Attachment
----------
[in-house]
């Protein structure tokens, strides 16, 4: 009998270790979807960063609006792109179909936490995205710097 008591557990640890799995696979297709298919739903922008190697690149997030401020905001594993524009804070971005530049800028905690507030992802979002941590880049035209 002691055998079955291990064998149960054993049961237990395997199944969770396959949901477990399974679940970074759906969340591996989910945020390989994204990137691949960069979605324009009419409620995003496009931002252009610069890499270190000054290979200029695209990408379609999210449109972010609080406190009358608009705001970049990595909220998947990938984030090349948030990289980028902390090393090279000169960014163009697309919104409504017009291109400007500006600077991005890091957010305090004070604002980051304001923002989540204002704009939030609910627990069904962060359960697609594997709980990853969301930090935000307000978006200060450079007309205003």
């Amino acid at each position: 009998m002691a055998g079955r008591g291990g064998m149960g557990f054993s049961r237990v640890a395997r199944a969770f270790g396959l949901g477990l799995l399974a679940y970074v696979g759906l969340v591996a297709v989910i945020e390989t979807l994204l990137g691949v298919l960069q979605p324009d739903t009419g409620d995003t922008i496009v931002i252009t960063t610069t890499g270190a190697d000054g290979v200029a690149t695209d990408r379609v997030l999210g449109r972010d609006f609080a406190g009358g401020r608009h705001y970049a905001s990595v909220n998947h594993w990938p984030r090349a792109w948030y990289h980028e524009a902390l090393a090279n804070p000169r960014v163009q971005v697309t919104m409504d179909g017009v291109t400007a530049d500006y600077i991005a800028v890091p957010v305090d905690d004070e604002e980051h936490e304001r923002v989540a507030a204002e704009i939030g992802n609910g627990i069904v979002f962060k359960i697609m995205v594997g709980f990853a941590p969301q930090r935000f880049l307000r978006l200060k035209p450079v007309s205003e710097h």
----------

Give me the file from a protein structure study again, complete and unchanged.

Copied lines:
[in-house]
């Protein structure tokens, strides 16, 4: 009998270790979807960063609006792109179909936490995205710097 008591557990640890799995696979297709298919739903922008190697690149997030401020905001594993524009804070971005530049800028905690507030992802979002941590880049035209 002691055998079955291990064998149960054993049961237990395997199944969770396959949901477990399974679940970074759906969340591996989910945020390989994204990137691949960069979605324009009419409620995003496009931002252009610069890499270190000054290979200029695209990408379609999210449109972010609080406190009358608009705001970049990595909220998947990938984030090349948030990289980028902390090393090279000169960014163009697309919104409504017009291109400007500006600077991005890091957010305090004070604002980051304001923002989540204002704009939030609910627990069904962060359960697609594997709980990853969301930090935000307000978006200060450079007309205003």
């Amino acid at each position: 009998m002691a055998g079955r008591g291990g064998m149960g557990f054993s049961r237990v640890a395997r199944a969770f270790g396959l949901g477990l799995l399974a679940y970074v696979g759906l969340v591996a297709v989910i945020e390989t979807l994204l990137g691949v298919l960069q979605p324009d739903t009419g409620d995003t922008i496009v931002i252009t960063t610069t890499g270190a190697d000054g290979v200029a690149t695209d990408r379609v997030l999210g449109r972010d609006f609080a406190g009358g401020r608009h705001y970049a905001s990595v909220n998947h594993w990938p984030r090349a792109w948030y990289h980028e524009a902390l090393a090279n804070p000169r960014v163009q971005v697309t919104m409504d179909g017009v291109t400007a530049d500006y600077i991005a800028v890091p957010v305090d905690d004070e604002e980051h936490e304001r923002v989540a507030a204002e704009i939030g992802n609910g627990i069904v979002f962060k359960i697609m995205v594997g709980f990853a941590p969301q930090r935000f880049l307000r978006l200060k035209p450079v007309s205003e710097h």